On March 16, Nordstrom’s 380 stores in the US and Canada bustled with typical Monday activity. Just one day later, all of those stores went dark. Flights were canceled, businesses meetings upended, and decision makers forced to reevaluate how they could best navigate what lay in front of them.
Israel went into all-out lockdown, as its citizenry went into an all-too-familiar crisis mode. The focus quickly changed from expanding reach and global engagement to survival and damage control. Face-to-face business meetings with international clients were exchanged with emergency makeshift interactions within the local ecosystem. Within just a few weeks, companies were scrambling to redirect their efforts into how they could maintain operations and relationships most effectively.
Through their effort to navigate the crisis, many companies discovered remote work – or hybrid work – actually holds long-term advantages. While the retail and service industries undoubtedly can’t survive without physical presence, tech start-ups, communications offices, and consulting firms understood they could save money on rent by letting employees work remotely at no cost to productivity.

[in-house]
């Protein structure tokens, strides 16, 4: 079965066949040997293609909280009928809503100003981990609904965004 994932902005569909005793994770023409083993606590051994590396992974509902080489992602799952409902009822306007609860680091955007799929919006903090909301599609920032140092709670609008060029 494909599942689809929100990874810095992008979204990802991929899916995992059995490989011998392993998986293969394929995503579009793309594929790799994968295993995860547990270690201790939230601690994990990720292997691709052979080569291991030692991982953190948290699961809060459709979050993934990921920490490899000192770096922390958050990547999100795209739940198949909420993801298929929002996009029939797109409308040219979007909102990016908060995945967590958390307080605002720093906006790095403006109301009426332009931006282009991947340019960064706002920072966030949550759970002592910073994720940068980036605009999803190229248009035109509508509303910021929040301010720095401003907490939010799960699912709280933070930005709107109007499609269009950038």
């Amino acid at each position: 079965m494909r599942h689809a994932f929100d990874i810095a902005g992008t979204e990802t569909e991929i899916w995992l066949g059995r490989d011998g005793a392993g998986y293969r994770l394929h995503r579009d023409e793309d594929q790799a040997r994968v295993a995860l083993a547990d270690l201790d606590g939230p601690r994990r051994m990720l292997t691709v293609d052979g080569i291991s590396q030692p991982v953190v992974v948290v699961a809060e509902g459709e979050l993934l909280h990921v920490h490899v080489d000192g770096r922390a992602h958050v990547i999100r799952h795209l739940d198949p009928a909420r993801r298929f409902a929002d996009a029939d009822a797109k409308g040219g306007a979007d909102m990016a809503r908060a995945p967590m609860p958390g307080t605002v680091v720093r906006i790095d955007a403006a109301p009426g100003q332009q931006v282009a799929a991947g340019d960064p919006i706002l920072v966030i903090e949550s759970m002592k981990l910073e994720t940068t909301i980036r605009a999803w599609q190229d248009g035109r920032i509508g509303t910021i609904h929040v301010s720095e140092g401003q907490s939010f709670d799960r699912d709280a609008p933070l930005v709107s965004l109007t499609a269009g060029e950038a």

Remote solutions, too, flourished over the past year. The health industry, for example, experienced a significant shake-up, with telehealth making huge strides since the onset of the pandemic. Though many remote solutions were created in response to social distancing, their tangible value has helped to attract an avalanche of previously hesitant users to remote means. Now that the world is gradually opening back up, the rise in remote solutions will only continue.